Senator Bernie Sanders endorses former Vice President Joe Biden.
For the cynical and ruthless political analysts, this headline is not surprising. The common wisdom in D.C had always been that Sanders would fail to cobble together enough delegates to win the nomination.
Some cited the lack of diversity in the Sanders coalition as his major weakness. Little did the D.C analysts know that winning a nomination doesn’t take any kind of diversity. Just make sure old people turn up and the Democratic nomination is yours. For a party that wishes to court the vote of young people, Biden’s nomination is as baffling as it is poetic.
There are many reasons why the former vice president has been successful in winning presidential primaries for the first time in his political career. This piece does not seek to understand any of those reasons. For better or worse, there is not much left for the progressives to be excited about this election cycle.
This period calls for introspection and self-analysis.
Why do progressives lose?
Are Progressives Addicted to Losing?
When did progressives last beat the establishment in any important political battle?
The fact that one has to think is reason enough for disappointment. Every two years there are the odd stories of some progressives winning primaries from centrist establishment Democrats. There are even stories about progressives who fought hard and lost.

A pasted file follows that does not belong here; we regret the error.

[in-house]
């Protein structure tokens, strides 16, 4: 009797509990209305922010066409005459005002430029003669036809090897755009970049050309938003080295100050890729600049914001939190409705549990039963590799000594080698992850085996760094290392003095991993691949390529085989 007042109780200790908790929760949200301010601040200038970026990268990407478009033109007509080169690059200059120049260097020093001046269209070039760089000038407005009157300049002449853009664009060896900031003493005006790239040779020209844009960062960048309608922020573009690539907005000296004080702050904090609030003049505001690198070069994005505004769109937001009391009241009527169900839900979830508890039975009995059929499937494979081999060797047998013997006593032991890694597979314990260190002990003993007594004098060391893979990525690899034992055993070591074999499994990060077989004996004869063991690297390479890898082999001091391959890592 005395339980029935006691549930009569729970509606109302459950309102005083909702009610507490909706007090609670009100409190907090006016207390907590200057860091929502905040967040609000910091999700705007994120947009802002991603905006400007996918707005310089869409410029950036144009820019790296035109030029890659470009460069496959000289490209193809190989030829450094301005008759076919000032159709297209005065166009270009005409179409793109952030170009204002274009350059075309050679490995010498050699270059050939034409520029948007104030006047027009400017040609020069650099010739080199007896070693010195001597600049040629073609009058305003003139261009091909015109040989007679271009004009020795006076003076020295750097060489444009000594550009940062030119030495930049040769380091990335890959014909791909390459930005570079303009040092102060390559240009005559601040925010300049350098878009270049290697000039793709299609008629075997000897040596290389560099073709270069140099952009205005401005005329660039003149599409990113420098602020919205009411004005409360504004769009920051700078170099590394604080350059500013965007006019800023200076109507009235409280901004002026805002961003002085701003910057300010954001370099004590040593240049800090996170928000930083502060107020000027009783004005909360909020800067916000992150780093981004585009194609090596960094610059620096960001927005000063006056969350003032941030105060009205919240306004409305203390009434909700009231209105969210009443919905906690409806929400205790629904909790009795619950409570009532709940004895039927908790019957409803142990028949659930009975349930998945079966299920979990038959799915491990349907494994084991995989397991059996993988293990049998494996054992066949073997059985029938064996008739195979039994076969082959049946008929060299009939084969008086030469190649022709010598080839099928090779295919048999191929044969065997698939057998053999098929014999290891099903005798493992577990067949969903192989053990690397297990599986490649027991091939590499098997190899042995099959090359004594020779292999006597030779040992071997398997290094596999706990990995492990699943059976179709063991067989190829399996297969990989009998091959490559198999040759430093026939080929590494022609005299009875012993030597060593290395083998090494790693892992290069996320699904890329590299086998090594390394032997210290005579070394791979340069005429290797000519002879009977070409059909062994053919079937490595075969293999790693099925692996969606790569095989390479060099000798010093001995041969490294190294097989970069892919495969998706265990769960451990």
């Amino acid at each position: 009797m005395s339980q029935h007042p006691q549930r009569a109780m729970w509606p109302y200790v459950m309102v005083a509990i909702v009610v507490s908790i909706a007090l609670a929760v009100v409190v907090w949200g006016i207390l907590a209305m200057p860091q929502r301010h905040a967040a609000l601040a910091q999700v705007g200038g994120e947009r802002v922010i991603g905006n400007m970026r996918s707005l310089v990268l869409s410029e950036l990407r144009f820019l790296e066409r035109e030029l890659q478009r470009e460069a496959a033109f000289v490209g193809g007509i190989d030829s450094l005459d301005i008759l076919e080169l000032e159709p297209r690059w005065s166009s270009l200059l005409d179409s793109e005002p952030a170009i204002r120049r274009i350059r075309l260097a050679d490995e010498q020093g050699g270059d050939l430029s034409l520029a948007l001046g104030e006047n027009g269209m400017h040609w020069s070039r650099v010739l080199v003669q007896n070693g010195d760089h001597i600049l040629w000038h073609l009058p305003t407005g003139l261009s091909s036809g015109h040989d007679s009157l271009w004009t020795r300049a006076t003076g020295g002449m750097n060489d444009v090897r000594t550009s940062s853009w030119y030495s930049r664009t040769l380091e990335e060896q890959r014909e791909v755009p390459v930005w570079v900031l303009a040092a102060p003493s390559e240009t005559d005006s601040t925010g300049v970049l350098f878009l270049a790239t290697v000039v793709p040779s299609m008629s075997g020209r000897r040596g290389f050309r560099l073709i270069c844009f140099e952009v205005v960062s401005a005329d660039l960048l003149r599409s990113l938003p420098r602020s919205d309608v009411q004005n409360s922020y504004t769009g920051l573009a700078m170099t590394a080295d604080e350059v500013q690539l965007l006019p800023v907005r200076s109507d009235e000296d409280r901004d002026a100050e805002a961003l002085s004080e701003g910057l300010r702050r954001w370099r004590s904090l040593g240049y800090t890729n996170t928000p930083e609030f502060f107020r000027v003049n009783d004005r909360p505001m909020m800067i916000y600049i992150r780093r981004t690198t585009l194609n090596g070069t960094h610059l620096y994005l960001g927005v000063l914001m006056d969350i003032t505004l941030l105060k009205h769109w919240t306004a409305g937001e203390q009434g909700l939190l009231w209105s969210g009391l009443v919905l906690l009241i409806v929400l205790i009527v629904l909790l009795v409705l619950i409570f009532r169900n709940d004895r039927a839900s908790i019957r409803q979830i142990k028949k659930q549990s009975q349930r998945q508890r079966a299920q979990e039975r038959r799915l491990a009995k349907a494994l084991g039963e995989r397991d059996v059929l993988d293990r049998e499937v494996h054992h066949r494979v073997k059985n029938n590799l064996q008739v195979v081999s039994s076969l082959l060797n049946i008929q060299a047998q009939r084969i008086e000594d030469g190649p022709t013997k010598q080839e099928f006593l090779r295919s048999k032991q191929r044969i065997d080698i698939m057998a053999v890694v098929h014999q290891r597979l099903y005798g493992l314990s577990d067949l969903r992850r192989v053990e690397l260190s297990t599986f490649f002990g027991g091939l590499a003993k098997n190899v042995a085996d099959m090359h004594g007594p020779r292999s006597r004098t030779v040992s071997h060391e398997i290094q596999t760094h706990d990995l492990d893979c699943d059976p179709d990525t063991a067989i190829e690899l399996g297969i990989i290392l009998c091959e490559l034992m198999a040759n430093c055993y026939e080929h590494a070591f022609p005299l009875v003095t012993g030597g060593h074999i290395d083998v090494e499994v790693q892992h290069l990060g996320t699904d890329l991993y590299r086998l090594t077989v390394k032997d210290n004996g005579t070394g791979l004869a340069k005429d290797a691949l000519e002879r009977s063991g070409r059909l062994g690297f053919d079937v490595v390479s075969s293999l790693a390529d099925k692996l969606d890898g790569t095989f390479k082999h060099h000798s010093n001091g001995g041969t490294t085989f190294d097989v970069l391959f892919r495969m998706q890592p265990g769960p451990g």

Where are the big victories? People like to look at the Sanders campaign of 2016 as an example.
Progressives have to grow out of their affinity to valiant defeats. The Sanders campaign of 2016 was revolutionary and game-changing, but it was a defeat nonetheless.
Where are the big wins?
To cite FDR’s presidency as the last time progressives held power over the establishment should be embarrassing for progressives. More than three-quarters of a century has passed since FDR was president.
The question is – are progressives addicted to losing? Is this the reason why progressives generally lose the big battles?
Progressives long to see progressive policies become the norm in US politics. Medicare for All, Free College, and an end to Regime change wars are not merely electoral planks for progressives. They care about these issues as much as hard-core conservatives care about tax cuts and the Second Amendment.
Reason Number One – Infighting
The world of progressives would be a dream for a scriptwriter to be in. The sneaky nonsense progressives talk about each other is more diabolical than anything centrists and conservatives can throw at them.
The 2020 Dem Primaries are a good case in point. As soon as it became clear that Biden was the only viable candidate in the centrist lane to take down Sanders, all the other centrists fell in line. A call from Obama was all that was needed to make Pete, Amy, and the others drop out and endorse Biden.
Why did this happen? The centrists had one mission – stop Sanders. The primaries were never about Trump. Biden knew this and so did all the other centrists. Once it became clear that Biden could take Bernie out, the centrists fell in line to make sure the mission was successful.
Progressives don’t have this level of discipline. Much has been said about Senator Warren and there is no further need to elaborate on the matter. The only point is this – the progressives didn’t have a collective mission. Unlike the centrists who were focused and motivated on doing one job, the progressives were trimming their nose hair and hoping for things to fall in place.